For most of us, we don’t remember the entirety of an experience, whether it’s a shopping decision, or something more important like a holiday. As our experiences become memories, they are ‘compressed’ using a mental heuristic referred to as Peak-End Rule2. This process compresses our memories to two points, the most intense moment (the peak) and the end of that experience. While we can unpack an experience to retrieve the whole experience with some effort, on casual remembrance, these two points are what we will remember. Emotionality understood simplistically serves as a type of file-management system, the more intense those two experiences, the easier it will to retrieve those memories in the future. This has practical implications for how we make decisions. The easier an experience is to recall, the bigger the impact it makes on habit formation (or avoidance).
Consider a home owner exploring new plants to put in the garden at home, for most of their life this experience has meant going to the store, browsing the aisles, asking questions to their spouse, friend or employee, enjoying the smells and the sounds, paying for, and loading the plants into the car. This is a positive experience, one that will be triggered easily when planting season comes around next time, and experiences that are triggered by easily accessible memories are very helpful motivations that lead to habits.
Now, 2021 is different, many home owners, particularly older one’s like my mother, are concerned about going to the store, to engage in this habit as she’s done for many years. Imagine after some deliberation, she elects to purchase plants online from the store, and that the experience is good. She finds the plans she wants, they’re delivered outside her house at the correct date and time, they were in good condition, the soil/fertilizers were also delivered at the same time, a very efficient tidy experience. She was asked to provide a rating and some feedback. She was very happy, and described the whole experience as Terrific! Now, one thing to note, my mother will never give a 5 out of 5, that’s just not how she is, and so the company might think there’s improvements to be made, but that word Terrific if the business tracked it would tell a more complete story. A 4 out of 5 combined with that word should be strongly predictive of future plant buying online behaviour. My mother’s emotion is now more vivid, easier to recall, and because she has made a public statement about it, her testimonial will be more likely to motivate her to be consistent and trigger her to shop online.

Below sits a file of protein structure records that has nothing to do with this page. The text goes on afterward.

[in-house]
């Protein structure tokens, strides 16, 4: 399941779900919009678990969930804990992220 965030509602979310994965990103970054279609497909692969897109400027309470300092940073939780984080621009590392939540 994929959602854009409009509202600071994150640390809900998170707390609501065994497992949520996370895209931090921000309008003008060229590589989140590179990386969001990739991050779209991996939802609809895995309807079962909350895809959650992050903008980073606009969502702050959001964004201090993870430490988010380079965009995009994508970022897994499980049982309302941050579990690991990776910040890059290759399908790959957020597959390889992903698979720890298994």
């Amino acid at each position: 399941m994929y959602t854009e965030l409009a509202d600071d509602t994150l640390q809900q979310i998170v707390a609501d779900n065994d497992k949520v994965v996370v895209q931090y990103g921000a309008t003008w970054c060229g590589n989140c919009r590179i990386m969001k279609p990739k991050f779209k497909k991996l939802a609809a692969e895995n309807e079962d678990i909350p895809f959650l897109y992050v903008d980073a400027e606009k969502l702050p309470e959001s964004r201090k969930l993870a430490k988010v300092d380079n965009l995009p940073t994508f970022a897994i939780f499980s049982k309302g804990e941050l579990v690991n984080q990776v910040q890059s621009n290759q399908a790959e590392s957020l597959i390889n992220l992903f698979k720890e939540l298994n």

Putting this into practice and using emotionality on your sites will require some configuration of the standard sentiment analysis tools provided by the technology companies. Google for example has a tool that allows a business to add custom sentiment analysis. Doing this customization and adding emotionality should measurably improve the accuracy of behavioural predictions, as presented in an April 2021 in Nature Human Behaviour by Matthew D. Rocklage, Derek D. Rucker, and Loren F. Nordgren.3
1Woolf, M. Playing with 80 million Amazon product review ratings using Apache Spark. minimaxir http://minimaxir.com/2017/01/amazon-spark/ (2017)
2 Choices, Values, and Frames: Experienced Utility and Objective Happiness